I am convinced that hospitals are actually traps baited with your loved ones. They draw you in to go visit and inevitably you wind up wandering around, unable to find your way out, until the hospital has eventually worn you down so much that you sink into some uncomfortable chair in a random waiting room where you can be slowly digested. I’ve seen it happen.
Or maybe I have an over active imagination.
Hospitals get that way because they always need space. They are driven by need. The need to provide services, to house patients, to incorporate Starbucks. In the process they cut walls and wedge in corridors and stick rooms in every conceivable spot so none of the rooms have walls with 90 degree angles. They have limited space so they make every inch count.
Life is like that. We cram it full of the needs of the moment, building rooms and corridors, cutting down walls to accommodate. Patterns develop overtime. A cut through of convenience becomes a hall. Soon we find our lives are so complicated that we cannot get from point A to B without passing H, Q, and N along the way. Emotional and intellectual and spiritual way points that keep us tied up in minutia rather than where we want to go.
The confusion of our lives can keep us from seeing the path to God.
Mazes are those puzzles, usually found on kids menus, which much like hungry hospital corridors try to trick us into going to the wrong place.
A labyrinth, on the other hand, can be just as twisty; but it always leads to the center.
Walking the Labyrinth is a Christian practice that dates back to the 1200s, although it has been used by various traditions for millennia. Found on the floors of many medieval churches they represent the focal point of pilgrimage.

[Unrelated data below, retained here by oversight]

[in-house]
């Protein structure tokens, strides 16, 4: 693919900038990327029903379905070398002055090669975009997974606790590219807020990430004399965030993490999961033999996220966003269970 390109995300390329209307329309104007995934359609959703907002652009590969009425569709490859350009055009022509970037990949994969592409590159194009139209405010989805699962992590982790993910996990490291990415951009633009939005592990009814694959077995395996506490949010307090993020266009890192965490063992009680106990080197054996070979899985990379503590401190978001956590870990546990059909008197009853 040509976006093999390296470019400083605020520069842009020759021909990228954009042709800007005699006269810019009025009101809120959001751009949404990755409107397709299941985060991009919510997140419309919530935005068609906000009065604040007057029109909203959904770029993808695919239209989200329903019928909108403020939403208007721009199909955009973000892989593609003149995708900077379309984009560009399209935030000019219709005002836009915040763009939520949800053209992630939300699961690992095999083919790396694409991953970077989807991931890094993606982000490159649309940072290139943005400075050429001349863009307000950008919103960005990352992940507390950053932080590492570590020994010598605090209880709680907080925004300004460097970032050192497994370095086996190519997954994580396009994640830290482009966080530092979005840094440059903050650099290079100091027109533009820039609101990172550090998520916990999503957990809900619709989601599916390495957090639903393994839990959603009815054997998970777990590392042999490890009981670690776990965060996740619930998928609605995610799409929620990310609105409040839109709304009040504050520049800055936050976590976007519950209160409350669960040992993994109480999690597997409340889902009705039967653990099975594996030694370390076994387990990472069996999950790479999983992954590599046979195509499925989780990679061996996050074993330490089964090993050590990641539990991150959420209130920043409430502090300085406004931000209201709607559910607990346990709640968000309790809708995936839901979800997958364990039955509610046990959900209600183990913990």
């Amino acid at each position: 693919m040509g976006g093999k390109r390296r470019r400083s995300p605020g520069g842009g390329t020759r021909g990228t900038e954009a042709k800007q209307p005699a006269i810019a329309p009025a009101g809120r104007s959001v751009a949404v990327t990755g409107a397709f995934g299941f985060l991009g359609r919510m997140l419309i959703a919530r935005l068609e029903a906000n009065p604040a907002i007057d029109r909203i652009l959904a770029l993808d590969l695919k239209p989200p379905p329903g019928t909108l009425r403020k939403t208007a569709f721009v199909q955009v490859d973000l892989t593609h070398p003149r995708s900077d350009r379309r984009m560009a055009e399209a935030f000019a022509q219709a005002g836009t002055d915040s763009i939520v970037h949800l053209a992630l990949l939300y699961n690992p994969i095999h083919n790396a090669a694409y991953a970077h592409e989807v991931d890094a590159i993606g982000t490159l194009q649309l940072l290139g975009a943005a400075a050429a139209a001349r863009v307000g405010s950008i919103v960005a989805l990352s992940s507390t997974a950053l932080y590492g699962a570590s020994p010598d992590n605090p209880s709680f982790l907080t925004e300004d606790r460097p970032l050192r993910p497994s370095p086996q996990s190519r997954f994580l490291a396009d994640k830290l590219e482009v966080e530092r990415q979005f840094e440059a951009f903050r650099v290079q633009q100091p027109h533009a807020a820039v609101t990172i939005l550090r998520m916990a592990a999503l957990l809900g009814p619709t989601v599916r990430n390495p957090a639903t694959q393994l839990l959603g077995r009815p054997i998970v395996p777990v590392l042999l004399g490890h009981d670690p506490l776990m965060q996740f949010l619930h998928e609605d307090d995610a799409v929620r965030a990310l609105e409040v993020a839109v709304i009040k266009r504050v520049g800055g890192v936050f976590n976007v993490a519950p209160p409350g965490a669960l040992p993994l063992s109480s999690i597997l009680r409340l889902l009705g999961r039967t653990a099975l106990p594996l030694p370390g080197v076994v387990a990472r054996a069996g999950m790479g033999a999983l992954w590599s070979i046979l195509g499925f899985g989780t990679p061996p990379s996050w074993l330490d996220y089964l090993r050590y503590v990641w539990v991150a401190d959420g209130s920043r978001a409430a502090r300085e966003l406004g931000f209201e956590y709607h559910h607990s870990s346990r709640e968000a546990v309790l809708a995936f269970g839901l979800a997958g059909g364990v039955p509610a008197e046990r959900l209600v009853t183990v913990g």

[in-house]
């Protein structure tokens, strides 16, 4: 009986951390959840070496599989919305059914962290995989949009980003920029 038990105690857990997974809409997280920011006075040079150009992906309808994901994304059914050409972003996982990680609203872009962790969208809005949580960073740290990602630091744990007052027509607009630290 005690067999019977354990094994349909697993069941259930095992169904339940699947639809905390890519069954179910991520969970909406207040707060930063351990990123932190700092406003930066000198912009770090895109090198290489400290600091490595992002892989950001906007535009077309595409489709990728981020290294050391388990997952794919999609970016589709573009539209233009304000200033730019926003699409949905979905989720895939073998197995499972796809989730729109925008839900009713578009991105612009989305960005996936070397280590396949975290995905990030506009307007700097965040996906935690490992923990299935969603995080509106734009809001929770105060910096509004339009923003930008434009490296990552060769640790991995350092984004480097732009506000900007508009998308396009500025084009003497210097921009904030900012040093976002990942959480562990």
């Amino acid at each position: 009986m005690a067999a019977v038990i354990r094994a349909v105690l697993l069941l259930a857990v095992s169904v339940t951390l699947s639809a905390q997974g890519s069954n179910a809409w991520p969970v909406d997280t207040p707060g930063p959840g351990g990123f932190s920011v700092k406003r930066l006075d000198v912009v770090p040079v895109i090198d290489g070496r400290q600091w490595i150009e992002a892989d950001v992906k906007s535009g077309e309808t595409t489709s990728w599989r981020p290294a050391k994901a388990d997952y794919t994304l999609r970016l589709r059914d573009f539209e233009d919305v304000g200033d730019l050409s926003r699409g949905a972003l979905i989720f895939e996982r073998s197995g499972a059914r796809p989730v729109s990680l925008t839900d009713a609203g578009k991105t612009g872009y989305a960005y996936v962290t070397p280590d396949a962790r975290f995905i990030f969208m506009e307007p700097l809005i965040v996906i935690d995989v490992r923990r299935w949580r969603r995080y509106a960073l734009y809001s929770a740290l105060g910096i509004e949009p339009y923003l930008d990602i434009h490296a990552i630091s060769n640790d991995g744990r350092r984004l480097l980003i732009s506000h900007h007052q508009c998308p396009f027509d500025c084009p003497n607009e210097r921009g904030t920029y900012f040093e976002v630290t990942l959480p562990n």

Walking the Labyrinth involves three stages:
1. Purgation: Releasing and shedding as we walk towards the center
2. Illumination: Resting in the center to receive inspiration
3. Union: Returning to our lives with a new awareness
The twisty lanes lead the worshiper to the center, during this time he or she works to give up the cares of the world and prepare to be with God. At the center the worshiper finds himself empty before God, ready to commune with God. Finally the path twists back out, where the worshiper returns to her world ready to do the will of God.
Labyrinths are fascinating, and you can even make your own if you have a small space, but they need not be physical places. You can draw or print labyrinths on paper if you cannot go to one.
Try developing your own rituals to come closer to God.
Start by finding a repetitive or simple task you can do easily. It might be assembling or dissembling a simple puzzle that you can do without much thought, coloring in coloring book, counting marbles from one jar to another, or taking a walk around your yard. Make a labyrinth with cheerios. The point is not the task itself. The point is the ritual of the task. It may take a while to get the hang of it. When you do you begin to set aside the things that occupy your thoughts. Just set them aside. Mentally put them away as you complete your task. Let go of them.
Find now a place to rest. Meditate on a short piece of scripture or an image. Look at a flower. The importance is to be mentally and physically still. This is not Bible study time nor is it the time to go through the prayer list. You are not trying to understand anything. You are not trying to do anything. You are just being open to God.
Finally transition out of that space slowly. If you put together a puzzle then take it apart piece by piece and put it away. Put away your colors and the book. Count the marbles back into the first jar. Here we are moving from the place we met with God and bring that peace into our normal life.
Reflect on your life. Make the time to develop rituals of communing with God.
Turn the mazes into Labyrinths.
Your life won’t be any less chaotic, but maybe it will be clearer.